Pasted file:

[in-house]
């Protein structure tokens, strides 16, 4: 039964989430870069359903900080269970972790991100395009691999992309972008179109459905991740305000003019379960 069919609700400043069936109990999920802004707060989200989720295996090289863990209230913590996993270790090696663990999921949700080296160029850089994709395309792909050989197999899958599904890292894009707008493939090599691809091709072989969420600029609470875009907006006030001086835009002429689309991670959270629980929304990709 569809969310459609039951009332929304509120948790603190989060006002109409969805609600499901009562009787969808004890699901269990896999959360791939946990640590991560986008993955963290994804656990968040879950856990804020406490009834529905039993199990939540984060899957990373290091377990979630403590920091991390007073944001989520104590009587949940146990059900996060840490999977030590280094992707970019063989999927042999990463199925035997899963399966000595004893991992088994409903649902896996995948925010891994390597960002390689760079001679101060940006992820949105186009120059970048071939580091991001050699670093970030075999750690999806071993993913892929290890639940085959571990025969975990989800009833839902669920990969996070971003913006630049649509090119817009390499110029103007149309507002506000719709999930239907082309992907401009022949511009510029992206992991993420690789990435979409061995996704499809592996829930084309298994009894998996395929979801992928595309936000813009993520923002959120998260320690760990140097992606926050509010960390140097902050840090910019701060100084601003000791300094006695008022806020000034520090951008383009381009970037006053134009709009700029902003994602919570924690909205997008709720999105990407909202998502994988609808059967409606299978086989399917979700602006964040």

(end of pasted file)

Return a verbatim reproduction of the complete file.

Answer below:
[in-house]
């Protein structure tokens, strides 16, 4: 039964989430870069359903900080269970972790991100395009691999992309972008179109459905991740305000003019379960 069919609700400043069936109990999920802004707060989200989720295996090289863990209230913590996993270790090696663990999921949700080296160029850089994709395309792909050989197999899958599904890292894009707008493939090599691809091709072989969420600029609470875009907006006030001086835009002429689309991670959270629980929304990709 569809969310459609039951009332929304509120948790603190989060006002109409969805609600499901009562009787969808004890699901269990896999959360791939946990640590991560986008993955963290994804656990968040879950856990804020406490009834529905039993199990939540984060899957990373290091377990979630403590920091991390007073944001989520104590009587949940146990059900996060840490999977030590280094992707970019063989999927042999990463199925035997899963399966000595004893991992088994409903649902896996995948925010891994390597960002390689760079001679101060940006992820949105186009120059970048071939580091991001050699670093970030075999750690999806071993993913892929290890639940085959571990025969975990989800009833839902669920990969996070971003913006630049649509090119817009390499110029103007149309507002506000719709999930239907082309992907401009022949511009510029992206992991993420690789990435979409061995996704499809592996829930084309298994009894998996395929979801992928595309936000813009993520923002959120998260320690760990140097992606926050509010960390140097902050840090910019701060100084601003000791300094006695008022806020000034520090951008383009381009970037006053134009709009700029902003994602919570924690909205997008709720999105990407909202998502994988609808059967409606299978086989399917979700602006964040």